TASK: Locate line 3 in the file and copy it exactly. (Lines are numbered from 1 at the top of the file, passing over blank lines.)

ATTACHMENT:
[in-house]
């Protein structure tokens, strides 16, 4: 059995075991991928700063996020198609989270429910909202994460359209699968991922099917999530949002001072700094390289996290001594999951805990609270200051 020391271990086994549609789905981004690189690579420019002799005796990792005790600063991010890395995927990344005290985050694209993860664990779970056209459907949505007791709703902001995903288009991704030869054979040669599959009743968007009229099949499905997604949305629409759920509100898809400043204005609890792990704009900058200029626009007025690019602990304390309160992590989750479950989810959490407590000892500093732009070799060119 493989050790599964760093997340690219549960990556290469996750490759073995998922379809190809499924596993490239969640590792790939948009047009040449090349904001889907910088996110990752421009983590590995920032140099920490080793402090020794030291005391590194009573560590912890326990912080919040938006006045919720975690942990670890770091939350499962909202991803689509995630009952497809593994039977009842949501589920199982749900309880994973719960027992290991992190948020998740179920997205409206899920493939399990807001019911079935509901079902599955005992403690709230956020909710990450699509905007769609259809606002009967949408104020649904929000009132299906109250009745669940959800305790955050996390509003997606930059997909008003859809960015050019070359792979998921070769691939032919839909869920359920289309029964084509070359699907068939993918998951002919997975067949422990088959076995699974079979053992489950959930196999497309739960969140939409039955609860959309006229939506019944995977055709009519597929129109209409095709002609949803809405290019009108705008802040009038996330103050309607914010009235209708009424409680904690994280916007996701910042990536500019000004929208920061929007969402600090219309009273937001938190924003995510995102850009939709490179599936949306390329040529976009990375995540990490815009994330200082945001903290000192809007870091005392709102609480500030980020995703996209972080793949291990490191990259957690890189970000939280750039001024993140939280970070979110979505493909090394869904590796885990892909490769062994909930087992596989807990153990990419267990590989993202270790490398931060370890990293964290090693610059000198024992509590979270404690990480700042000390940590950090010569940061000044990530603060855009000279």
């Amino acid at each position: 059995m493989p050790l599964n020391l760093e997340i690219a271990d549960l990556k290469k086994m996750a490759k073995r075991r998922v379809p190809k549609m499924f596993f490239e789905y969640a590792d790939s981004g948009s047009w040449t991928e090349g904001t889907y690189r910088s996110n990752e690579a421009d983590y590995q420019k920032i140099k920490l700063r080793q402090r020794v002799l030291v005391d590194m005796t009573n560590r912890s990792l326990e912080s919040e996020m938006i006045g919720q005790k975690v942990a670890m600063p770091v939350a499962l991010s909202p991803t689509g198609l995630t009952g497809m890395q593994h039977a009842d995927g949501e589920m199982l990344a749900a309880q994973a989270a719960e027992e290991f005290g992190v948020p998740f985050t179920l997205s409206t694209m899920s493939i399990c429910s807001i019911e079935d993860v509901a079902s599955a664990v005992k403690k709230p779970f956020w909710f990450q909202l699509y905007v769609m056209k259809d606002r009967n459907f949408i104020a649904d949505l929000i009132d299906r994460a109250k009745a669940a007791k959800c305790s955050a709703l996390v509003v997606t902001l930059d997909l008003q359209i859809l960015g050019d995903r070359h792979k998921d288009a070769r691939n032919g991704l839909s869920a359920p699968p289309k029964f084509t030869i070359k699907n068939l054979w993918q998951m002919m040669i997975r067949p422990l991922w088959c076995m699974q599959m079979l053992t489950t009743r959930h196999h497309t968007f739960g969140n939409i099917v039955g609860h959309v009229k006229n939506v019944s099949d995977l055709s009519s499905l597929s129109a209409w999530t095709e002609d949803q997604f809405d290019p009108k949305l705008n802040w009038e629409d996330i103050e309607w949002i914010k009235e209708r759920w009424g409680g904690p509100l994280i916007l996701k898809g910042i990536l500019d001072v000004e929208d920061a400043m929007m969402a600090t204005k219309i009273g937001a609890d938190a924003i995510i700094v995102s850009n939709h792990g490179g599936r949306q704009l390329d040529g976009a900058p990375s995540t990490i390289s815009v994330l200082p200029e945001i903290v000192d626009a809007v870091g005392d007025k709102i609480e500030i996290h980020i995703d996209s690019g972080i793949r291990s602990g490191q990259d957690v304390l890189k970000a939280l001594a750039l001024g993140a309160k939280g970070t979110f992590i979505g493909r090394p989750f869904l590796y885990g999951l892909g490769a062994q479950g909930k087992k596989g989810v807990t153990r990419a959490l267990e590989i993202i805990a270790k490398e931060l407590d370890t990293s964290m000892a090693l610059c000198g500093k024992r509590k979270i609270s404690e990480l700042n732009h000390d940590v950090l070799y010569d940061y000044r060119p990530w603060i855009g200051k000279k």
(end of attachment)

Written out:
């Amino acid at each position: 059995m493989p050790l599964n020391l760093e997340i690219a271990d549960l990556k290469k086994m996750a490759k073995r075991r998922v379809p190809k549609m499924f596993f490239e789905y969640a590792d790939s981004g948009s047009w040449t991928e090349g904001t889907y690189r910088s996110n990752e690579a421009d983590y590995q420019k920032i140099k920490l700063r080793q402090r020794v002799l030291v005391d590194m005796t009573n560590r912890s990792l326990e912080s919040e996020m938006i006045g919720q005790k975690v942990a670890m600063p770091v939350a499962l991010s909202p991803t689509g198609l995630t009952g497809m890395q593994h039977a009842d995927g949501e589920m199982l990344a749900a309880q994973a989270a719960e027992e290991f005290g992190v948020p998740f985050t179920l997205s409206t694209m899920s493939i399990c429910s807001i019911e079935d993860v509901a079902s599955a664990v005992k403690k709230p779970f956020w909710f990450q909202l699509y905007v769609m056209k259809d606002r009967n459907f949408i104020a649904d949505l929000i009132d299906r994460a109250k009745a669940a007791k959800c305790s955050a709703l996390v509003v997606t902001l930059d997909l008003q359209i859809l960015g050019d995903r070359h792979k998921d288009a070769r691939n032919g991704l839909s869920a359920p699968p289309k029964f084509t030869i070359k699907n068939l054979w993918q998951m002919m040669i997975r067949p422990l991922w088959c076995m699974q599959m079979l053992t489950t009743r959930h196999h497309t968007f739960g969140n939409i099917v039955g609860h959309v009229k006229n939506v019944s099949d995977l055709s009519s499905l597929s129109a209409w999530t095709e002609d949803q997604f809405d290019p009108k949305l705008n802040w009038e629409d996330i103050e309607w949002i914010k009235e209708r759920w009424g409680g904690p509100l994280i916007l996701k898809g910042i990536l500019d001072v000004e929208d920061a400043m929007m969402a600090t204005k219309i009273g937001a609890d938190a924003i995510i700094v995102s850009n939709h792990g490179g599936r949306q704009l390329d040529g976009a900058p990375s995540t990490i390289s815009v994330l200082p200029e945001i903290v000192d626009a809007v870091g005392d007025k709102i609480e500030i996290h980020i995703d996209s690019g972080i793949r291990s602990g490191q990259d957690v304390l890189k970000a939280l001594a750039l001024g993140a309160k939280g970070t979110f992590i979505g493909r090394p989750f869904l590796y885990g999951l892909g490769a062994q479950g909930k087992k596989g989810v807990t153990r990419a959490l267990e590989i993202i805990a270790k490398e931060l407590d370890t990293s964290m000892a090693l610059c000198g500093k024992r509590k979270i609270s404690e990480l700042n732009h000390d940590v950090l070799y010569d940061y000044r060119p990530w603060i855009g200051k000279k």